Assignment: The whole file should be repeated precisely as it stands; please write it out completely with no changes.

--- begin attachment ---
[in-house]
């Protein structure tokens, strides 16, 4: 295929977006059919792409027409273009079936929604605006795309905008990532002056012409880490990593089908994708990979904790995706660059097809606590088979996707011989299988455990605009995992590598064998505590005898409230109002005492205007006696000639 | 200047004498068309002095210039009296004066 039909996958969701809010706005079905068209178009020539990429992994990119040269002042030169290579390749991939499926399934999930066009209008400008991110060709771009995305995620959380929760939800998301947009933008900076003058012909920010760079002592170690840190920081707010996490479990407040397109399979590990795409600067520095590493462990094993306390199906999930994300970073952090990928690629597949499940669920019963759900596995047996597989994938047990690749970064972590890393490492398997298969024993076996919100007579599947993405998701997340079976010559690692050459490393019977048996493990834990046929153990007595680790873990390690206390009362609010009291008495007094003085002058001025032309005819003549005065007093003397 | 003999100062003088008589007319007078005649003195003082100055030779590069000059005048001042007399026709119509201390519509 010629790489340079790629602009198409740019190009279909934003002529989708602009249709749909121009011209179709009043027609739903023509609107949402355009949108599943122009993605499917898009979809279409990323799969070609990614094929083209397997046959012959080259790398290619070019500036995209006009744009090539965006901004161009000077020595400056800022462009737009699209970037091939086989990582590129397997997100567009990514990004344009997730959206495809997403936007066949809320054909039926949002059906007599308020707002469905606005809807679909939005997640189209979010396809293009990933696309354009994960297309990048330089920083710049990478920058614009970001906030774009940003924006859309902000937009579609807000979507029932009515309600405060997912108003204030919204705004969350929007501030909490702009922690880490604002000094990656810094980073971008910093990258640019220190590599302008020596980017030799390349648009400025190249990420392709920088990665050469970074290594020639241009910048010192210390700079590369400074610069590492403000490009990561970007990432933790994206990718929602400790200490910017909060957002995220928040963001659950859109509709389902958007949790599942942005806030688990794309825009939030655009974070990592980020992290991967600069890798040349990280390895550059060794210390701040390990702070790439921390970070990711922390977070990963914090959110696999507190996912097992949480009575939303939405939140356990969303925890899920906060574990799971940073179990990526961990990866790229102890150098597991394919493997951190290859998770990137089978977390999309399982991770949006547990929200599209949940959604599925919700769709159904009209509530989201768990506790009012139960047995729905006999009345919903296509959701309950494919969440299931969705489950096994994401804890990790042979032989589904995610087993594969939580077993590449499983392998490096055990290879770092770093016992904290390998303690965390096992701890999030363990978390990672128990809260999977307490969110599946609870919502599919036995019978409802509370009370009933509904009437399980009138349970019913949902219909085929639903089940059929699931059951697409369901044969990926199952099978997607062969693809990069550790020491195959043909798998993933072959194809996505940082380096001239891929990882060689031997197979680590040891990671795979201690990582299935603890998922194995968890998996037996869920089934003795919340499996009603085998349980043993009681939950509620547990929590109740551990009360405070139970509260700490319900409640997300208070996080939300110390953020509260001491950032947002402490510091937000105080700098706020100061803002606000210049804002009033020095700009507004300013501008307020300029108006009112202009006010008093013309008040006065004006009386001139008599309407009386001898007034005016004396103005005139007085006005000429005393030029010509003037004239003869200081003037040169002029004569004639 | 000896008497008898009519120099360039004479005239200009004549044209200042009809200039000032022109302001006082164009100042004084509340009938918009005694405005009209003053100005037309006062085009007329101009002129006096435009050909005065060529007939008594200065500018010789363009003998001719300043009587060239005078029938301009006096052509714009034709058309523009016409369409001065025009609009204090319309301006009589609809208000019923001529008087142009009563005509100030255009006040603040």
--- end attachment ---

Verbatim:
[in-house]
């Protein structure tokens, strides 16, 4: 295929977006059919792409027409273009079936929604605006795309905008990532002056012409880490990593089908994708990979904790995706660059097809606590088979996707011989299988455990605009995992590598064998505590005898409230109002005492205007006696000639 | 200047004498068309002095210039009296004066 039909996958969701809010706005079905068209178009020539990429992994990119040269002042030169290579390749991939499926399934999930066009209008400008991110060709771009995305995620959380929760939800998301947009933008900076003058012909920010760079002592170690840190920081707010996490479990407040397109399979590990795409600067520095590493462990094993306390199906999930994300970073952090990928690629597949499940669920019963759900596995047996597989994938047990690749970064972590890393490492398997298969024993076996919100007579599947993405998701997340079976010559690692050459490393019977048996493990834990046929153990007595680790873990390690206390009362609010009291008495007094003085002058001025032309005819003549005065007093003397 | 003999100062003088008589007319007078005649003195003082100055030779590069000059005048001042007399026709119509201390519509 010629790489340079790629602009198409740019190009279909934003002529989708602009249709749909121009011209179709009043027609739903023509609107949402355009949108599943122009993605499917898009979809279409990323799969070609990614094929083209397997046959012959080259790398290619070019500036995209006009744009090539965006901004161009000077020595400056800022462009737009699209970037091939086989990582590129397997997100567009990514990004344009997730959206495809997403936007066949809320054909039926949002059906007599308020707002469905606005809807679909939005997640189209979010396809293009990933696309354009994960297309990048330089920083710049990478920058614009970001906030774009940003924006859309902000937009579609807000979507029932009515309600405060997912108003204030919204705004969350929007501030909490702009922690880490604002000094990656810094980073971008910093990258640019220190590599302008020596980017030799390349648009400025190249990420392709920088990665050469970074290594020639241009910048010192210390700079590369400074610069590492403000490009990561970007990432933790994206990718929602400790200490910017909060957002995220928040963001659950859109509709389902958007949790599942942005806030688990794309825009939030655009974070990592980020992290991967600069890798040349990280390895550059060794210390701040390990702070790439921390970070990711922390977070990963914090959110696999507190996912097992949480009575939303939405939140356990969303925890899920906060574990799971940073179990990526961990990866790229102890150098597991394919493997951190290859998770990137089978977390999309399982991770949006547990929200599209949940959604599925919700769709159904009209509530989201768990506790009012139960047995729905006999009345919903296509959701309950494919969440299931969705489950096994994401804890990790042979032989589904995610087993594969939580077993590449499983392998490096055990290879770092770093016992904290390998303690965390096992701890999030363990978390990672128990809260999977307490969110599946609870919502599919036995019978409802509370009370009933509904009437399980009138349970019913949902219909085929639903089940059929699931059951697409369901044969990926199952099978997607062969693809990069550790020491195959043909798998993933072959194809996505940082380096001239891929990882060689031997197979680590040891990671795979201690990582299935603890998922194995968890998996037996869920089934003795919340499996009603085998349980043993009681939950509620547990929590109740551990009360405070139970509260700490319900409640997300208070996080939300110390953020509260001491950032947002402490510091937000105080700098706020100061803002606000210049804002009033020095700009507004300013501008307020300029108006009112202009006010008093013309008040006065004006009386001139008599309407009386001898007034005016004396103005005139007085006005000429005393030029010509003037004239003869200081003037040169002029004569004639 | 000896008497008898009519120099360039004479005239200009004549044209200042009809200039000032022109302001006082164009100042004084509340009938918009005694405005009209003053100005037309006062085009007329101009002129006096435009050909005065060529007939008594200065500018010789363009003998001719300043009587060239005078029938301009006096052509714009034709058309523009016409369409001065025009609009204090319309301006009589609809208000019923001529008087142009009563005509100030255009006040603040």